• The Public Administration and Appropriations Committee (PAAC) expressed concerned about the breach of procurement procedures, as Petrojam breached government policy regarding foreign travel, which requires airline tickets to be booked through a travel agency.

The Wall Cost Overrun

The Question: Did Cabinet sign off on a contract with triple the costs originally estimated for the erection of a wall at Petrojam, and was procedure followed?

What’s Been Reported:

  • Opposition Senator Lambert Brown raised the issue of the $96-million contract to erect a wall at Petrojam, noting that the original bill of quantity estimated that the project should cost nearly $30 million.
  • Brown asked specifically id Cabinet signed off on this contract, and if the Prime Minister was aware of it, as if he wasn’t, it would be a breach of the procurement rules.

The Costly Insurance

The Question (& What’s Been Reported): Chairman of Marathon Insurance Brokers (MIB), Richard Burgher, is demanding answers from the Government as to why Petrojam turned down a tender offer to provide insurance services for its workers, but awarded the contract to a competitor, even though MIB’s proposal was $420 million cheaper.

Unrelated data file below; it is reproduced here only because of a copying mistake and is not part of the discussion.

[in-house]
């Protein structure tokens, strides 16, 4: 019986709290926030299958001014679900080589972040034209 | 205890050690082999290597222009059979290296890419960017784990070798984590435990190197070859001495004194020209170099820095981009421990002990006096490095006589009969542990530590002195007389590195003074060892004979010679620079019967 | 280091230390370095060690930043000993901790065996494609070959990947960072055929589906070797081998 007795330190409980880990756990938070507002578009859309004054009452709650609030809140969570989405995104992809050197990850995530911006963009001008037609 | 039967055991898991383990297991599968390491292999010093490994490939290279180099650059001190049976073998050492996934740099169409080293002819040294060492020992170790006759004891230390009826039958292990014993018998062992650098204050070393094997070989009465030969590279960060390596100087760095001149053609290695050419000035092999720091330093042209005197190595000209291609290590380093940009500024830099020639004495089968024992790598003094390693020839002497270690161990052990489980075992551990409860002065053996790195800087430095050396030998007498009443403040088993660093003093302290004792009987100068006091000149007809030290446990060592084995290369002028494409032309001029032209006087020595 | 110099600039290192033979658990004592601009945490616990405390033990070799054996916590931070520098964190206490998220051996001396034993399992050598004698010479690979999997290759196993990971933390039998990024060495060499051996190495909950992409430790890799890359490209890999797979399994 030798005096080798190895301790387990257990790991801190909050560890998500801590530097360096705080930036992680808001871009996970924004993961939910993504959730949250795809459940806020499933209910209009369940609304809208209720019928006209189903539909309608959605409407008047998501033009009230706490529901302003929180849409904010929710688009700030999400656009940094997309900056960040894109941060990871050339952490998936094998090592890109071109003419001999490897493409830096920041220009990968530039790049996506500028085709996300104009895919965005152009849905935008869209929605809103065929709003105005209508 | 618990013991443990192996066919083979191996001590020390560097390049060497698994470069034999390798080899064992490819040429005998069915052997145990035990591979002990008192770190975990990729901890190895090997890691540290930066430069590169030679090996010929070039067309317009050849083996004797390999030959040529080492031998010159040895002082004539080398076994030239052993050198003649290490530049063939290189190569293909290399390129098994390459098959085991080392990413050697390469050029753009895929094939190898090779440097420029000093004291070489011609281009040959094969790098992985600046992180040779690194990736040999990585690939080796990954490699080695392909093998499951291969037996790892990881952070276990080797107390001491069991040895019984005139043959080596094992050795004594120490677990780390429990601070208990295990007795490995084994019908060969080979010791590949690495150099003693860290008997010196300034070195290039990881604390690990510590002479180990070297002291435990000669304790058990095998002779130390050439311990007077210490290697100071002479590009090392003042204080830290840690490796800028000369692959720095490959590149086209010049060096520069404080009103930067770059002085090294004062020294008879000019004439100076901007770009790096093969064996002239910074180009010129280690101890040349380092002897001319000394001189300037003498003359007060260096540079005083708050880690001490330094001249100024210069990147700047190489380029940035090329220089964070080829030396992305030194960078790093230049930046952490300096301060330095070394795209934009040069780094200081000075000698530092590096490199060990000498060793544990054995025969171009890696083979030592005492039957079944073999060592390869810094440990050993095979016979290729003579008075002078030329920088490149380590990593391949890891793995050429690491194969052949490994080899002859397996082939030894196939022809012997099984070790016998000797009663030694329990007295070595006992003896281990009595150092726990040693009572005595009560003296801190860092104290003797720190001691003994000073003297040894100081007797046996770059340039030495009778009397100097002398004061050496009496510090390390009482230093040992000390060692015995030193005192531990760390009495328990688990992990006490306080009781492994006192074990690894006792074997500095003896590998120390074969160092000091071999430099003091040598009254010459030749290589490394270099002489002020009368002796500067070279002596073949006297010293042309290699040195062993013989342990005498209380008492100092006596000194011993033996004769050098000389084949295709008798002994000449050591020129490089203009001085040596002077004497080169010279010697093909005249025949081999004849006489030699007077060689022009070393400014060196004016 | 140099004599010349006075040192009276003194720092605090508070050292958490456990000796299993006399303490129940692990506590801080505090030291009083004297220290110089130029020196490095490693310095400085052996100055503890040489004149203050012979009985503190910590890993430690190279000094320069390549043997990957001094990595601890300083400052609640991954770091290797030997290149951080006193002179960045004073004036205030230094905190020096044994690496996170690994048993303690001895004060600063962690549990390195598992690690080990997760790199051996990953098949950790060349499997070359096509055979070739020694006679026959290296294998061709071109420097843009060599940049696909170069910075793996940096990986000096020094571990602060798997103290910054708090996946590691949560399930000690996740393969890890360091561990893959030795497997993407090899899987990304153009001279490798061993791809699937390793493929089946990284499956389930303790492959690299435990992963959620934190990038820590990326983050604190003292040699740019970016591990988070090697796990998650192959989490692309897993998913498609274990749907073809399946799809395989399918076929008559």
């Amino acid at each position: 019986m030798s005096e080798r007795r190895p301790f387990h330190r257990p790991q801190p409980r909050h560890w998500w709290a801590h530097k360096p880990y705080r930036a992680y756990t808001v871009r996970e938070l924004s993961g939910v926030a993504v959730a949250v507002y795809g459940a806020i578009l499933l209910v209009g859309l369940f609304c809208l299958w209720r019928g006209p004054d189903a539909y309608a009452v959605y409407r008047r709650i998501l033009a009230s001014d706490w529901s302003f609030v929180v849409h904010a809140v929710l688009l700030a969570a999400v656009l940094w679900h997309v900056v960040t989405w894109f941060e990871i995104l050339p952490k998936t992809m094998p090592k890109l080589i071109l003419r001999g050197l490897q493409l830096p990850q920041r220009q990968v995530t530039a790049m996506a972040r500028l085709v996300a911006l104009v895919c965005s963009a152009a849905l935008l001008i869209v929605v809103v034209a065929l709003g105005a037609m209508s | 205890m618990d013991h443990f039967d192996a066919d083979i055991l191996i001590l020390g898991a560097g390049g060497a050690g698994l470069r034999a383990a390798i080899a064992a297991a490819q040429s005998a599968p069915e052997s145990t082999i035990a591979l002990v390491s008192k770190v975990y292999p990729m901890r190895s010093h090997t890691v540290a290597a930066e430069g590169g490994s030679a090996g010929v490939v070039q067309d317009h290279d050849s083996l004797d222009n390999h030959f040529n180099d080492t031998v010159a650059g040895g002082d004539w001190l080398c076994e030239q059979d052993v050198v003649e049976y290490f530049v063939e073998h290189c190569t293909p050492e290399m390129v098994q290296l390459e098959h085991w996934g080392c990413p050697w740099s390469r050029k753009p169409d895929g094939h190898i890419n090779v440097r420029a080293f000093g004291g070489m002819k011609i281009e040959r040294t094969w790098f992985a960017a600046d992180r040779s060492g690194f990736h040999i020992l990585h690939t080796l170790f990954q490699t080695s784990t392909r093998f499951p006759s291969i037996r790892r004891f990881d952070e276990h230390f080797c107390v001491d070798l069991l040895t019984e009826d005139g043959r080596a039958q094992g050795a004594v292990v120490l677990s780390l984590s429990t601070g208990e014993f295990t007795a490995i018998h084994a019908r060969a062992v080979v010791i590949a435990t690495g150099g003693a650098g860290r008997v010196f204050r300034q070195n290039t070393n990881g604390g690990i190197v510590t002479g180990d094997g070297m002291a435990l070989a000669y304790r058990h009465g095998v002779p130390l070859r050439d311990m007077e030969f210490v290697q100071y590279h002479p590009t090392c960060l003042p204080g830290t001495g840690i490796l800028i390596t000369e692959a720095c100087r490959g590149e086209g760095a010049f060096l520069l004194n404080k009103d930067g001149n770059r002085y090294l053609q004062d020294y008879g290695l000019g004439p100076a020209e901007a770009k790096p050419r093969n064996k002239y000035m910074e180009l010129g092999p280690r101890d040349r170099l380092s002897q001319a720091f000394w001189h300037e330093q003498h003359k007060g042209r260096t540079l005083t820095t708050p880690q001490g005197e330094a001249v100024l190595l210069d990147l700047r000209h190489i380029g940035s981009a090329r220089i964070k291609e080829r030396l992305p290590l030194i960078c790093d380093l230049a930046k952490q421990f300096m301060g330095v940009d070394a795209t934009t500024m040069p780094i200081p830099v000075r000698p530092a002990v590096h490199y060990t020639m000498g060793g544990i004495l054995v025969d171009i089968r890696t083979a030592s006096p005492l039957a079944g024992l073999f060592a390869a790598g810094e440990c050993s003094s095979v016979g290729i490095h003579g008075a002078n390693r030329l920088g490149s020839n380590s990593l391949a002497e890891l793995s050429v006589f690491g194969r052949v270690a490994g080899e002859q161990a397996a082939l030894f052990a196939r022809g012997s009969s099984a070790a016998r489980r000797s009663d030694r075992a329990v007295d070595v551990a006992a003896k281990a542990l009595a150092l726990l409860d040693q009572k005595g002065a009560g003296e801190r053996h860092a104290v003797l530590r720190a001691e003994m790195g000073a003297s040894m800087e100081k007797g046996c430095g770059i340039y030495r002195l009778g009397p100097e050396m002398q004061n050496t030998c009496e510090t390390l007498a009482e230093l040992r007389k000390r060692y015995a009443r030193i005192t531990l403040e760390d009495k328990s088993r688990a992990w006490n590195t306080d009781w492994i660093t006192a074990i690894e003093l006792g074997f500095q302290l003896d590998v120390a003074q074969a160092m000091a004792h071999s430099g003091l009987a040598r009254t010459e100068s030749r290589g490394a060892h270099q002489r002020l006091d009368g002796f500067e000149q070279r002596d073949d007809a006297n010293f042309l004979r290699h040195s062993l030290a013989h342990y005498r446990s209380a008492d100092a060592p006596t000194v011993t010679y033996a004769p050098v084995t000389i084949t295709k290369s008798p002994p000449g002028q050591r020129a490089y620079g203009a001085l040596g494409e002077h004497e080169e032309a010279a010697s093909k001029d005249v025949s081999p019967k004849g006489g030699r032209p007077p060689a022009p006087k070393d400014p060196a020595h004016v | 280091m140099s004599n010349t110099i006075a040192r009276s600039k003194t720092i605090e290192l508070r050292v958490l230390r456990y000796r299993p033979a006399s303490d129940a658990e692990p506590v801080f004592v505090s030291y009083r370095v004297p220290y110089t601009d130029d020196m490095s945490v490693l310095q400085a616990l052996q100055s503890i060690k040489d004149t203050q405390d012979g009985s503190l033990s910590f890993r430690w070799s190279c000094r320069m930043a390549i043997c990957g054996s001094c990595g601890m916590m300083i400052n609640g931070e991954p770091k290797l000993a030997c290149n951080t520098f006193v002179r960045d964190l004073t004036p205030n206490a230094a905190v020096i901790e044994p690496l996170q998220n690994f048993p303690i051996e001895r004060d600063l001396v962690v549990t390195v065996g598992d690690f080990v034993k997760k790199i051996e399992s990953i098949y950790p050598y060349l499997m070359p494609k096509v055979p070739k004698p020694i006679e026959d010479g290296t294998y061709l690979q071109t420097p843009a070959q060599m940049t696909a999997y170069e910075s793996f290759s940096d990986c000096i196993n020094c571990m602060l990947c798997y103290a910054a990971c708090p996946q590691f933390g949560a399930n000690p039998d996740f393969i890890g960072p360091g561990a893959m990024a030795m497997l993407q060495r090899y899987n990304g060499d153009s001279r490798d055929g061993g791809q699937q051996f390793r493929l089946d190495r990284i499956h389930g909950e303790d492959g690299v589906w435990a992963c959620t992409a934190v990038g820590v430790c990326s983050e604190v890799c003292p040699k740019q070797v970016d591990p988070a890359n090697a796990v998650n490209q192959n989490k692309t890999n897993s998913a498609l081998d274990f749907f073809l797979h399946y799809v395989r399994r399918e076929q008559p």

Venezuela’s Damning Report

What’s Been Reported:

  • A report by PDVSA, the state-owned Venezuelan oil company which owns 49 per cent of Petrojam, states that Petrojam spent over $14 billion or 74 per cent of its domestic expenditure over a two-year period to last October via direct and emergency sourcing, rather than competitive bidding contracts, even though “there were items that could have been awarded under a competitive method”. The report also suggested ‘less-than-robust record-keeping and data analysis that made audit verification, in many instances, difficult’.
  • Columnist Garnett Roper refers to “protest by the Venezuelans, who are 49 per cent owners of Petrojam along with the Government of Jamaica which owns 51 per cent. … For more than nine months now, the Venezuelans have demanded answers for more than US$10m of value not accounted for. The 15-page memo by Venezuela to their Jamaican counterpart raised questions about US$2m of pilferage and US$5m of crude oil converted to products for which no revenue flows can be traced. The Venezuelan memo is the reason that the Petrojam board has failed to meet for more than nine months.”

Donations made by Petrojam in 2017

The Question: Will Andrew Wheatley provide details about the millions paid out of Petrojam’s accounts for ‘charitable donations’, and how much went to his South Central St Catherine constituency?